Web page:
If we take the second approach (buying more with each step), you can start nibbling in below $20,000. Buy a small amount at $18,000 and continue to buy more each time the price goes down with $2,000. So you buy some bitcoin at $16,000, some more at $14,000, even more at $12,000 and if you think $10,000 is the lowest it will go then put your biggest buy order there.
The main difference between both strategies is that with dollar cost averaging you are targeting larger time frames. For example, you buy in each month. It's best to not make too many transactions as with each transaction you have to pay transaction costs. With the other strategy you are placing limit buy orders instead of market orders. Meaning they can potentially all be filled within one day.
- With a market order, you are buying or selling at the current market price
- With a limit order, you determine for what price you are buying or selling. Whether the order will be filled depends on the order book.
After that you can decide to sell if the price goes up and take profit or become a long term investor and hold for the next ten years. That totally depends on your view, financial state and other requirements.
These strategies can also be applied to index funds or ETFs. An ETF tracking the S&P 500 will never drop to zero. If you just put down orders all the way down you’ll always buy in at a good price. You can also do the same thing for your favourite company. But the chance that a single company drops down to zero is much greater vs index funds.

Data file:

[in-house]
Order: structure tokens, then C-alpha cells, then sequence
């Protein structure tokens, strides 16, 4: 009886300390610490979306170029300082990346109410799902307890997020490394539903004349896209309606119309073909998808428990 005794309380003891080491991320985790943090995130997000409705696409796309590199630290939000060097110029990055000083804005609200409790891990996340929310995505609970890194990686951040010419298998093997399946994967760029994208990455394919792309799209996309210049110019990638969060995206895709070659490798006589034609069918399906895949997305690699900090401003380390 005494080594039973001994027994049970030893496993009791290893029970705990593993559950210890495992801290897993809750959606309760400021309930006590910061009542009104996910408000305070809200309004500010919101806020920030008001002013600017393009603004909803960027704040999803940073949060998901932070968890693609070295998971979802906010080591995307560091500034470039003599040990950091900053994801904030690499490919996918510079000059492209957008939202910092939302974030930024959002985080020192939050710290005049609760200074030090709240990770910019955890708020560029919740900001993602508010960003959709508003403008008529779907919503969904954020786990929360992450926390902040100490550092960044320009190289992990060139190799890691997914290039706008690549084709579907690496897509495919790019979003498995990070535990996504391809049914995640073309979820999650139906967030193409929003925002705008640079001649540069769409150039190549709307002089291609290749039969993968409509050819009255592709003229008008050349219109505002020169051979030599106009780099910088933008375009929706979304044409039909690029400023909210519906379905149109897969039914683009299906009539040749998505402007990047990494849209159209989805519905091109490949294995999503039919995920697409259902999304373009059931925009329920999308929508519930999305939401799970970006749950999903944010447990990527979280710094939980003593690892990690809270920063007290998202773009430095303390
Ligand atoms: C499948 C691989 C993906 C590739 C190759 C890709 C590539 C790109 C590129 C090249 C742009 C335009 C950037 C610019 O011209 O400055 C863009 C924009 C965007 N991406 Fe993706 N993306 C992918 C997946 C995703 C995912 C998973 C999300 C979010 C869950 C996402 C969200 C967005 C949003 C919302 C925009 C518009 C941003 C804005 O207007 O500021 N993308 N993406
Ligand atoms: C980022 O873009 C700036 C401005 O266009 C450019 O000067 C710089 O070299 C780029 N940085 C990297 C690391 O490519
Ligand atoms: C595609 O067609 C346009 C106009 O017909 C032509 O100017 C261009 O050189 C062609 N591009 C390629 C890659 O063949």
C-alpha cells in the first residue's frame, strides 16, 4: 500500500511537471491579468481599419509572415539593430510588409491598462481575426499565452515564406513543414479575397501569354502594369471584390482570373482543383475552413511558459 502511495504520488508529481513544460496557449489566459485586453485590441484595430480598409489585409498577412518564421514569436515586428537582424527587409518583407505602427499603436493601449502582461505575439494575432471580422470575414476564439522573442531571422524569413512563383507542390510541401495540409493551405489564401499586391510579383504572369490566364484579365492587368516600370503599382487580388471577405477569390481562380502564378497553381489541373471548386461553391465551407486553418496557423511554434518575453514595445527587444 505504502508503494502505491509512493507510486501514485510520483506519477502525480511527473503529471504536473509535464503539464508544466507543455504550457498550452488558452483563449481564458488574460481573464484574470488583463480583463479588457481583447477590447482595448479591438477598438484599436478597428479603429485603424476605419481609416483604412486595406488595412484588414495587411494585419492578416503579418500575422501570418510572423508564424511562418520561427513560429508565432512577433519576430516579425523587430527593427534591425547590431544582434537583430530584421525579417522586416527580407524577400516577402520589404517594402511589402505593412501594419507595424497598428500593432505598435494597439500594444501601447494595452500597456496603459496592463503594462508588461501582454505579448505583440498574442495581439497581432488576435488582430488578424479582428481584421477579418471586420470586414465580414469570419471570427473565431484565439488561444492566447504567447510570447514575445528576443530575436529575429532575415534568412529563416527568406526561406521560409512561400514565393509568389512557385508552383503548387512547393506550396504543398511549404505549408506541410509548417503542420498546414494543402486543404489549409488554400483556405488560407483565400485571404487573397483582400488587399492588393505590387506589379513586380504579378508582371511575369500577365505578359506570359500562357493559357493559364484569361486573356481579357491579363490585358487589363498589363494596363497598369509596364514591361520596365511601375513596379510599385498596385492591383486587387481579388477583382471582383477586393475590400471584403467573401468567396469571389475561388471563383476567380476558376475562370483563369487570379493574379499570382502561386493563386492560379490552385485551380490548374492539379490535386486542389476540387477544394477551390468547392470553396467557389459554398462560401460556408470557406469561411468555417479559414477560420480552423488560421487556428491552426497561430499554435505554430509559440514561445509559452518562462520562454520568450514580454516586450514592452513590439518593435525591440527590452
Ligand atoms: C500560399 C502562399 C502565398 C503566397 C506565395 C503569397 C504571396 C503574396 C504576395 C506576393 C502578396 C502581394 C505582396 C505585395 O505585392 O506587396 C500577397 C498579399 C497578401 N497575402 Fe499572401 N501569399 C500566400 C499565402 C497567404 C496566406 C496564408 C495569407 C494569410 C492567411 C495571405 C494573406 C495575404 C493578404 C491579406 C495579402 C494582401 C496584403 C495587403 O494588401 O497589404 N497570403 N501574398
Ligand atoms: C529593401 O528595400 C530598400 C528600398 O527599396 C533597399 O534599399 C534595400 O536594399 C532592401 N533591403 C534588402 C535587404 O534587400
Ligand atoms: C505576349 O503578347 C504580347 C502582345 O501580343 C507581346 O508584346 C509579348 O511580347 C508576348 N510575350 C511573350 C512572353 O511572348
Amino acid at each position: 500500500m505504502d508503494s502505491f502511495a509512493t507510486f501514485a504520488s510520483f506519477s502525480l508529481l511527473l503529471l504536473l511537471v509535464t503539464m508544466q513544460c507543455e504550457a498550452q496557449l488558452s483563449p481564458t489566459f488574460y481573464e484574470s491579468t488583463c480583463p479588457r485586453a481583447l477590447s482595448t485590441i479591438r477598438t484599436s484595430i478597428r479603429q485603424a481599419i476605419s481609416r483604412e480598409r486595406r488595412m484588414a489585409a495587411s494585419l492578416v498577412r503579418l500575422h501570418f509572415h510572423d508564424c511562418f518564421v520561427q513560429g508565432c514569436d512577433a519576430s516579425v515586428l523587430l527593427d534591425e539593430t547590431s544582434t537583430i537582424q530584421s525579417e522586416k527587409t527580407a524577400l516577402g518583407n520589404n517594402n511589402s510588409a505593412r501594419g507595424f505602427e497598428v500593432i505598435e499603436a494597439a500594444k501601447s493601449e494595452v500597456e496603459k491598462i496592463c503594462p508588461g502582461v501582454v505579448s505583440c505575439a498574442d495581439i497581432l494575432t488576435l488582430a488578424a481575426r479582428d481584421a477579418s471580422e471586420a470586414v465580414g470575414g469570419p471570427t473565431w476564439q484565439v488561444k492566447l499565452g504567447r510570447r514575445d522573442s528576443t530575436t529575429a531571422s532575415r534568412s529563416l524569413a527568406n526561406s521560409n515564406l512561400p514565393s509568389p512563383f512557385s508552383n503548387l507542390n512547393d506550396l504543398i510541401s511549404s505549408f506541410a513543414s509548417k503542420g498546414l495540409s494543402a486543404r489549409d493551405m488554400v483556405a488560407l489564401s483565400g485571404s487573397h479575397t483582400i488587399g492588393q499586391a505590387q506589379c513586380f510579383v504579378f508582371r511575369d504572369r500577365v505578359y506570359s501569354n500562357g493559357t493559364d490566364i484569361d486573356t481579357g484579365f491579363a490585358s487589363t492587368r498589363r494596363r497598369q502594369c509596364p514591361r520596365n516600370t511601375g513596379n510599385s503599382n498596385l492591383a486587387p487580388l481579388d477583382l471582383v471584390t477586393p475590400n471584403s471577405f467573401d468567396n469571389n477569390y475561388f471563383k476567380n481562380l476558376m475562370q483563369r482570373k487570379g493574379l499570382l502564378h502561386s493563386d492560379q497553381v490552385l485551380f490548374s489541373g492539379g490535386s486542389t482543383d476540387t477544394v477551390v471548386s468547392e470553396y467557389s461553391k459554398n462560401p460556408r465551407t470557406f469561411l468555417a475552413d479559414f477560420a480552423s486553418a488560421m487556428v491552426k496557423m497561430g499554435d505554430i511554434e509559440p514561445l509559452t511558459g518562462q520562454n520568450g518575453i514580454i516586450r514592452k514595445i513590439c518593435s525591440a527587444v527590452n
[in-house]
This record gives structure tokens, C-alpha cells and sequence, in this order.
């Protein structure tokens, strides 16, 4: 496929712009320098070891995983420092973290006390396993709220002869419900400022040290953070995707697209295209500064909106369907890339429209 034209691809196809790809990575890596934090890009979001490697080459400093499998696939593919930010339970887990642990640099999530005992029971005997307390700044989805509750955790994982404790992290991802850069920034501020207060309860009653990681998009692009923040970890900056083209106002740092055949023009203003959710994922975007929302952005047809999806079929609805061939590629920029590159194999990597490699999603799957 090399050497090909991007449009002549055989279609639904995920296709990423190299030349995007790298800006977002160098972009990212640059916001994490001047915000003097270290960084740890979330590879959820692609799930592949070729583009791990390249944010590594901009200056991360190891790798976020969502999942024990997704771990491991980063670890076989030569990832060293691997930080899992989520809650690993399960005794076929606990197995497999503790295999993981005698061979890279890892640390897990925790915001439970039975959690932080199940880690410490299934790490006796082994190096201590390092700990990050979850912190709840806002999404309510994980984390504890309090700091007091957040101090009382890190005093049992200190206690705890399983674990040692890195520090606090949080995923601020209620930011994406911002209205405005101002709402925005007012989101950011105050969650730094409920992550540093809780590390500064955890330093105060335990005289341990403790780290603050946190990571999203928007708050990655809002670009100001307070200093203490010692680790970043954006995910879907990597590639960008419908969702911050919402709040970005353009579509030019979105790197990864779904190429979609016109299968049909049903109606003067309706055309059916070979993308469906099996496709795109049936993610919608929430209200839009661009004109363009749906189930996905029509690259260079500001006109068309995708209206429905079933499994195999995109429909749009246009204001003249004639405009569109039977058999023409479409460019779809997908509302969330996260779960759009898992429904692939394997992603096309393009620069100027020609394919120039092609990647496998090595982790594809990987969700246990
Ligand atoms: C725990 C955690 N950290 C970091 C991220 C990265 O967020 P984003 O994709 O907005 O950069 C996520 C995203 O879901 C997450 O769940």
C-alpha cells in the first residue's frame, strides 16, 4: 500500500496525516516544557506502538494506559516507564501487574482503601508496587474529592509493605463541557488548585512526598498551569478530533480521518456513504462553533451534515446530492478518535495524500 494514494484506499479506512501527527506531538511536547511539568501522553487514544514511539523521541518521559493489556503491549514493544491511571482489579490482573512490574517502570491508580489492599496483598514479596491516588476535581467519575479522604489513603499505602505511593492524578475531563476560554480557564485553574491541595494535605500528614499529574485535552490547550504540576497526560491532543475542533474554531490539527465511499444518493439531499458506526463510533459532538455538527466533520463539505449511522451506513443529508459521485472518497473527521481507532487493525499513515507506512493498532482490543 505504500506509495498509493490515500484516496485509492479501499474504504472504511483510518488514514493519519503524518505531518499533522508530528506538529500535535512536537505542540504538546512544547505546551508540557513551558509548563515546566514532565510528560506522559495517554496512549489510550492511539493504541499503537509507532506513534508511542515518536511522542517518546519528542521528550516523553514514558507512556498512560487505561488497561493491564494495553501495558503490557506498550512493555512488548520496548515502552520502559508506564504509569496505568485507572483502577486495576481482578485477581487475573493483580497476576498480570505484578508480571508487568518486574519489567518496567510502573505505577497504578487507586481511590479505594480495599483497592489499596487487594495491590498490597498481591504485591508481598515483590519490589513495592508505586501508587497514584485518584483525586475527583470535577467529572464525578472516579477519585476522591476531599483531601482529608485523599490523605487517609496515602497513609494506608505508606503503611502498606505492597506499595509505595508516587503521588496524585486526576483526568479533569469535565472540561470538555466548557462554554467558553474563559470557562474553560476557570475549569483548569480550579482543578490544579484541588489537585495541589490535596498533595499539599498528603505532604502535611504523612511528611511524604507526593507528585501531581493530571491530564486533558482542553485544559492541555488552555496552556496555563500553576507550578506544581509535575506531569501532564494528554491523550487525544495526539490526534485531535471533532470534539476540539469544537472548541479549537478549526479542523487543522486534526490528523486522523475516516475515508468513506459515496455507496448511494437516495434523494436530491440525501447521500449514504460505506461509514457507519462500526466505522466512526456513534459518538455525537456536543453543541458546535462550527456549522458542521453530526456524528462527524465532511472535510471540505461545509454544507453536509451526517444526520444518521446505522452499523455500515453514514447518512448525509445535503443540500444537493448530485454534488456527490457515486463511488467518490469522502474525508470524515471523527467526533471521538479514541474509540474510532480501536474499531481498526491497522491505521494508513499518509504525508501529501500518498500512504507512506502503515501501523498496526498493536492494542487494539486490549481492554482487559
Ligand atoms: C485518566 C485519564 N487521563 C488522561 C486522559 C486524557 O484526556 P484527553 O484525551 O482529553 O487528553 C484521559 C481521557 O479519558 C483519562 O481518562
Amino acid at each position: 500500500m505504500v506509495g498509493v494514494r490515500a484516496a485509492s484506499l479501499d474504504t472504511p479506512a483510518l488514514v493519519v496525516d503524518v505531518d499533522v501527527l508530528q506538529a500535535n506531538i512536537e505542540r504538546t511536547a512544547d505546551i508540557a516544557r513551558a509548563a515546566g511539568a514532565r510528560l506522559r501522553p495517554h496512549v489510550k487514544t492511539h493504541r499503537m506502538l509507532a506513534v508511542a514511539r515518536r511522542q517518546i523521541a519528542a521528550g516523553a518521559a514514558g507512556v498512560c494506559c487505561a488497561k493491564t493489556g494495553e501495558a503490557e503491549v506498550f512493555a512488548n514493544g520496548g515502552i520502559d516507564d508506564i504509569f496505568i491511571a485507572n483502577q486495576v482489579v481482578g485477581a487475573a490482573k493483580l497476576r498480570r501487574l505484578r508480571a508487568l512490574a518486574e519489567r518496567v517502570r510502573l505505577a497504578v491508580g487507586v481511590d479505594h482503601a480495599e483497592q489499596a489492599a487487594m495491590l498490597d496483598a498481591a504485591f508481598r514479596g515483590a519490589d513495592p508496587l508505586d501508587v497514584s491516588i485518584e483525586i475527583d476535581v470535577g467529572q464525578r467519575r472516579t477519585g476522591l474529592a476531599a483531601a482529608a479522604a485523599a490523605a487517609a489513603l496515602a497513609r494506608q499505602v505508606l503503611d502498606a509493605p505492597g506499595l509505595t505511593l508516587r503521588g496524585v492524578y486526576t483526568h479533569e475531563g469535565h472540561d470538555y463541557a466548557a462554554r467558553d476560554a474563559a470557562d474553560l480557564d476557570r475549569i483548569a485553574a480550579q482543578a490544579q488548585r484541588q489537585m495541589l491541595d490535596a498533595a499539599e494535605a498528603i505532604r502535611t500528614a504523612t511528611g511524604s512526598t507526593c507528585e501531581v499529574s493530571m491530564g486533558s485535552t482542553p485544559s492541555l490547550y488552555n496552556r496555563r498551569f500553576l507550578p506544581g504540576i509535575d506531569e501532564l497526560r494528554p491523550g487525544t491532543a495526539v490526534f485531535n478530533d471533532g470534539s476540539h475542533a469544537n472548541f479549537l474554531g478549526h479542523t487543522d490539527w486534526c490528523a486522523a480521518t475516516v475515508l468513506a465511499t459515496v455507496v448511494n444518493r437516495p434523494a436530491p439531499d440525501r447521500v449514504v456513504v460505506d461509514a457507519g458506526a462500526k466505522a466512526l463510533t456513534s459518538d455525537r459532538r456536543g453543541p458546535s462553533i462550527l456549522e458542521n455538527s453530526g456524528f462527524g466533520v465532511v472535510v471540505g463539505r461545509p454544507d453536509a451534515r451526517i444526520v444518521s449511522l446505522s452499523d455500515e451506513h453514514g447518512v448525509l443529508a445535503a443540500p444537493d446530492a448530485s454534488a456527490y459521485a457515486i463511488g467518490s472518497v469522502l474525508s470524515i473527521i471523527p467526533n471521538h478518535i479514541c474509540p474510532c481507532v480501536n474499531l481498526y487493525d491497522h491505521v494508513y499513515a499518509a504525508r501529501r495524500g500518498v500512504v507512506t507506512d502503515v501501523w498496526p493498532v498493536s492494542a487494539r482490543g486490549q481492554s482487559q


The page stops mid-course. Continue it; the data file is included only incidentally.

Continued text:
So be aware that buying individual companies this way is much more riskier. In that case the strategy only works if the company is healthy and has a healthy future. For example, airliners did very bad last few years. And covid is still here so air traffic won’t reach all time highs any time soon. Also, don’t forget the large amounts of debts these companies accumulated because planes were grounded. Air France -KLM quadrupled shares in June 2022 in order to pay off debts.
So in short:
- Find out if the company or index fund is trading at a reasonable price using fundamental analysis (for companies, look at balance sheets and income statements).
I can help you with that. Find the ticker for the company you are interested in (for example, TSLA) and hit search at the top of this screen. You’ll then get a very detailed overview of all the information you need. Have a look at TSLA. You can even add or change the metrics I used to determine the overall health of the company.
- Use technical analysis to find support, resistance and the current trend. For example:
Each large drop in crypto measured around 50%. The former top from 2019 at $20,000 now acts as resistance (white line). Also, $20,000 is a psychological price level.
- Use dollar cost averaging or buy the dip to buy below supported price levels to benefit the most.
In the case of bitcoin that would mean buying in when the price drops below $18.000 or lower (depending on how low the price you think will go). As of right now (20/06/2022), bitcoin already dropped to $17,500 and price bounced back to $20,500. That’s 15% profit. Or, if you are in for the long term you can just hold and maybe bitcoin reaches $100,000 in five or ten years. Don’t forget it already reached $70,000 just one year ago.